Morgan Neville’s documentary Won’t You Be My Neighbor? explores the profound influence that Fred Rogers and his children’s TV show Mister Rogers' Neighborhood had on America. The cardigan-wearing Rogers, with his simple message of kindness and compassion, became a trusted friend to children across the country. After seeing Won’t You Be My Neighbor at the Sundance Film Festival, We Live Entertainment’s Scott Menzel—who called it “one of the best documentaries ever made”— wrote, “The lessons that I learned from Mister Rogers while watching his show throughout my childhood helped shape me into the person that I am today.”
Menzel is not alone in this sentiment. We speak with Roxanne Godoy, who relates how watching Mister Rogers when she was a little girl gave her the life lessons she still cherishes today. Godoy, who works at the Walt Disney Studio, tells us how Mister Rogers taught her to speak English, use the post office, and be kind to other people.
Tell us a little about yourself?
I am the child of first-generation immigrants. My parents emigrated from Romania in the 1970s, which at the time was a communist country. They relocated to Queens in New York City, which is where I was raised until I was about five or six years old. I didn’t have any cousins or older siblings or neighbors who were kids. I was kind of just around adults. My family didn’t speak English, so Romanian was my first language. In Queens, I mostly stayed inside watching TV.
How did you react when you first saw the trailer for Won't You Be My Neighbor?
I started crying. Just seeing Mister Rogers was like meeting an old family member, with all those childhood emotions flooding back. I hadn’t seen Mister Rogers for a long time. I am a busy adult now with my own child, a toddler. I forget how it was for me. The trailer made me want to see more of him, remember more of his shows, because they were all such great memories.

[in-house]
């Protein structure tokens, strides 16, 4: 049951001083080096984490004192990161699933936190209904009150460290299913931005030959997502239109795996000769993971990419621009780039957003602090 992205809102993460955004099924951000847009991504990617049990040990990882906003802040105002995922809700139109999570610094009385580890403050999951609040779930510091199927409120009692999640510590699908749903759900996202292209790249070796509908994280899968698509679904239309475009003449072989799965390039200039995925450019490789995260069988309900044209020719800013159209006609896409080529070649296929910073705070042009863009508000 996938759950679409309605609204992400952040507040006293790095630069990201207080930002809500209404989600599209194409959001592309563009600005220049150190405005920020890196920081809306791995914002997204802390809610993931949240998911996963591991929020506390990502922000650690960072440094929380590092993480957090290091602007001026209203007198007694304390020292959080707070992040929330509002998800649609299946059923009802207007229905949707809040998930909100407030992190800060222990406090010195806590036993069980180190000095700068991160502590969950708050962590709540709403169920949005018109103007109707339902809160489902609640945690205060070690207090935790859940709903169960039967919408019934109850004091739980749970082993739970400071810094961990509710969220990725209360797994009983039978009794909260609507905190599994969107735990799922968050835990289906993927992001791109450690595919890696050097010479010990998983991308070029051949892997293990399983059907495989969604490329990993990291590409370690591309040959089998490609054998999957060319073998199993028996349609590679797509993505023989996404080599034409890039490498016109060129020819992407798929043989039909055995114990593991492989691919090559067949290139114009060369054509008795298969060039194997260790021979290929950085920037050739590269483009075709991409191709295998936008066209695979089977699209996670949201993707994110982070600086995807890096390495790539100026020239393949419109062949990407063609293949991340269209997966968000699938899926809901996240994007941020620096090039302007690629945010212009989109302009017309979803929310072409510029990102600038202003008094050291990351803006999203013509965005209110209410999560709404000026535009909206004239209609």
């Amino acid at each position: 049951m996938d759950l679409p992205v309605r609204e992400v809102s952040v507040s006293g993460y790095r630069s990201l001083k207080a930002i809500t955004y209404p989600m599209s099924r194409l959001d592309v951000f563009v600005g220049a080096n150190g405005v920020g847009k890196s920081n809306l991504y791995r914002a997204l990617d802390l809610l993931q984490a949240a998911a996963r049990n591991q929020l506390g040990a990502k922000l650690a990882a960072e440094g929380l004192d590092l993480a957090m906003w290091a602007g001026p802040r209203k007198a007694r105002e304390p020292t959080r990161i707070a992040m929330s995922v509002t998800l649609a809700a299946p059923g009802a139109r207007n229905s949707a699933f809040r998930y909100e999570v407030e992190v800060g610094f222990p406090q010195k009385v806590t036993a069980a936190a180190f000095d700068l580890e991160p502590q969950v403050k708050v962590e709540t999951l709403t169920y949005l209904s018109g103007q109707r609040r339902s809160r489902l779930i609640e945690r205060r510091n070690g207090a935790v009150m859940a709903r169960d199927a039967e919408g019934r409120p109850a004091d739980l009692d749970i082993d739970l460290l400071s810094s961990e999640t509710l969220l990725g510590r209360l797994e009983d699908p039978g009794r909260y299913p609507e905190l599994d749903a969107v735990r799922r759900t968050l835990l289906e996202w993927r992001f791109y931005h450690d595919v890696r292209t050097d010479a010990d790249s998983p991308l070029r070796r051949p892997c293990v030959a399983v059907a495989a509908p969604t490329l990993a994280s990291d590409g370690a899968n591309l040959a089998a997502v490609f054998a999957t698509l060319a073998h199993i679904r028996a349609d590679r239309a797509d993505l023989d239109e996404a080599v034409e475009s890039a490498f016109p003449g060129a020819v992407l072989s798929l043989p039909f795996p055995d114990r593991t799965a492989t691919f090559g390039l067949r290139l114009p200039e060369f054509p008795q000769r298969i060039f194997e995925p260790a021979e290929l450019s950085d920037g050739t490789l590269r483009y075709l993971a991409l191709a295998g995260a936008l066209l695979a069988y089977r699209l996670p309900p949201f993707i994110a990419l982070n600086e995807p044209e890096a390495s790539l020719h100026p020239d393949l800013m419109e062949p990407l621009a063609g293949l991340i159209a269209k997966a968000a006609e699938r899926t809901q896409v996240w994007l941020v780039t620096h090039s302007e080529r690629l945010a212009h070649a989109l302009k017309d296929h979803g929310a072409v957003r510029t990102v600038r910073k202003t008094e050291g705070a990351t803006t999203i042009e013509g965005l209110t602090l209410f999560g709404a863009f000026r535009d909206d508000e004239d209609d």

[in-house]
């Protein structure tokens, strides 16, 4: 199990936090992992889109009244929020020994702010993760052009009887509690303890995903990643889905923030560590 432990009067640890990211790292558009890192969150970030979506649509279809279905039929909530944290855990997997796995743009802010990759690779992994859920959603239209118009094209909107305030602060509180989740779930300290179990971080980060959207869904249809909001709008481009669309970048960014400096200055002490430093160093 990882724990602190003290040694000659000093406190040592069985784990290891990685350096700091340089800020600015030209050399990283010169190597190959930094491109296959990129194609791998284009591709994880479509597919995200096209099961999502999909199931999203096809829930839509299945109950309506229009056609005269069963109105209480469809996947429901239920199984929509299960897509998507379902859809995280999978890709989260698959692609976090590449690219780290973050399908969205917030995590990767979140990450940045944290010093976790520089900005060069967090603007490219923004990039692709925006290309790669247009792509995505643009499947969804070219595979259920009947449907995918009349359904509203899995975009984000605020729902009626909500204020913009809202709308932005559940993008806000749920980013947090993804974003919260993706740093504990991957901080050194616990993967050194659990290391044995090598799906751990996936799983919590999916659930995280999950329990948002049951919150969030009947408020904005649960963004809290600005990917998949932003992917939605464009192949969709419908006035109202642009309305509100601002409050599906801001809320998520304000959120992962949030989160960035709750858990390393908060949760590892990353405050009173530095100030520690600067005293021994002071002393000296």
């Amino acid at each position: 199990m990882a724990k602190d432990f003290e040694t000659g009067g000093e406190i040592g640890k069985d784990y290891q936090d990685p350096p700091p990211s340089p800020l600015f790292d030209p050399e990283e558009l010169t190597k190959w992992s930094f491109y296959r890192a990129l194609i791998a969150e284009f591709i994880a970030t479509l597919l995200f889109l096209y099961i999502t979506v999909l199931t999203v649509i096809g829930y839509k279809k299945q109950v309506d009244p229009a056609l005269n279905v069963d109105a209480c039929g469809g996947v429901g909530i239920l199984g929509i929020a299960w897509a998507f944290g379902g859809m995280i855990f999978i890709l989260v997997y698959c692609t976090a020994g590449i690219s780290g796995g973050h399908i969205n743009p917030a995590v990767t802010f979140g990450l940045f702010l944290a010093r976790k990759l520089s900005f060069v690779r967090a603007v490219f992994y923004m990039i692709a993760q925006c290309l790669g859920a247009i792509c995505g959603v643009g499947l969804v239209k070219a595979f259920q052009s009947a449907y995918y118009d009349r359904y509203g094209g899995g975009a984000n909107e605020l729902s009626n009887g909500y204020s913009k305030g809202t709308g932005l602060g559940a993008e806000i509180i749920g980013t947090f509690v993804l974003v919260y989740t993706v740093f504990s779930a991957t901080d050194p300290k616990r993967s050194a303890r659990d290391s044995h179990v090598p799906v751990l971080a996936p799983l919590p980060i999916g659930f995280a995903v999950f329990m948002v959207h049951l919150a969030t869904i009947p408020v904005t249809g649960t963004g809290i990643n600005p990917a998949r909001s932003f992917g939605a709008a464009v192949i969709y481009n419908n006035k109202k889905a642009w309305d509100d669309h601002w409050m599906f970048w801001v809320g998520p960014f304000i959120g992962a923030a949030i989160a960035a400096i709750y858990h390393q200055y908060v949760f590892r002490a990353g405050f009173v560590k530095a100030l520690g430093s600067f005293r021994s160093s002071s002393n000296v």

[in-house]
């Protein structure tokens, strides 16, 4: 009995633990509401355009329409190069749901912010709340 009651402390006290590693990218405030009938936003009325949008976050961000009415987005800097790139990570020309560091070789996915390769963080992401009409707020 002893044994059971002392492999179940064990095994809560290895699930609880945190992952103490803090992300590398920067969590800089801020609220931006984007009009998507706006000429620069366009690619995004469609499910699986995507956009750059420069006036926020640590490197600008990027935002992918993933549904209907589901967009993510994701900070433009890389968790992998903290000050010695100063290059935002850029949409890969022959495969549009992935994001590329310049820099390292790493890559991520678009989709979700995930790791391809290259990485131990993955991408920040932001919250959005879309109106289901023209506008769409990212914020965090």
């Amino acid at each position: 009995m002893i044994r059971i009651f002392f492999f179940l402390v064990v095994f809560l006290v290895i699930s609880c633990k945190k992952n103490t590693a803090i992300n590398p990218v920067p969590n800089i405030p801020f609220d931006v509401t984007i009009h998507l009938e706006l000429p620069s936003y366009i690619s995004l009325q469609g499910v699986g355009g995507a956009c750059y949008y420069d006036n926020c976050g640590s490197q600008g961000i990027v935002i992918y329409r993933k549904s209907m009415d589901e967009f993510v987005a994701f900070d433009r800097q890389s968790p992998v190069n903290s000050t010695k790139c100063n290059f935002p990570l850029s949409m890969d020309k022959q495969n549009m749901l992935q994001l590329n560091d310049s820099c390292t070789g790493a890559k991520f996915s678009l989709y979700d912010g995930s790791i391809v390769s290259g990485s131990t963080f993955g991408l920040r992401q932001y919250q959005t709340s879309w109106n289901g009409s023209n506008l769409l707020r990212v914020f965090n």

How did you first get acquainted with Mister Rogers?
When I was a really young age, my mom would plop me in front of the TV while she was doing her housework and cooking. My earliest memories are of the PBS shows like Sesame Street, Romper Room, and Mister Rogers' Neighborhood. Of the three, Mister Rogers' had the strongest impact on me. I was just two or three years old, and I thought that everything on TV was real. I believed that if I could see him, he could see me. I felt that he was talking directly to me. It was like a one-on-one conversation with a family member. I watched him from the ages of two to five.
What did you learn watching Mister Rogers' Neighborhood?
Nobody in my family spoke English. So I learned basic English watching the show. I learned the words and begun to understand what the people on TV were saying. Obviously when I went to school I learned much more.
What did you like most in the shows?
There was so much. I loved the Neighborhood of Make-Believe, but what stuck out most in my mind was the real-life footage, when he would show you how things are made. I found that so fascinating. No one in my real life ever took the time to explain any of this to me. Basic stuff, like learning how mail gets sorted or seeing Mister Rogers getting his tonsils removed. It was real life and it was the first time I was getting exposed to it. Mister Rogers also talked to children about tough issues in a direct and honest way. Like how they felt about murder, or divorce, or death.
What are the biggest lessons you took away from watching the show?
Even though I was born here, I didn’t feel like I fit in. I had an accent and kids would make fun of me. What I took away from Mister Rogers was understanding the importance of having empathy for other people. Today, I always strive to be a nice person, to want the best for other people, to teach others how we can learn from our mistakes. From a global view, what we do day-to-day may not be that important, but how we treat each other is.
What does Mister Rogers have to teach us as a society?
In the fast-paced world we live in, everything is so extreme. Things are so polarized, with half the people thinking they are right, and the other side feeling exactly the same way. How about we step into the other person’s shoes? He showed us that having empathy for someone else is so important.
As an adult, what do you miss about not seeing Mister Rogers every day?
For me, his show was a perfect utopian world. I grew up in an urban area. I wanted a place that was peaceful and quiet and where everyone respected each other. Mister Rogers was a father figure. I felt a strong connection to how softly and lovingly he spoke to me. I never knew anyone like that. I still don’t.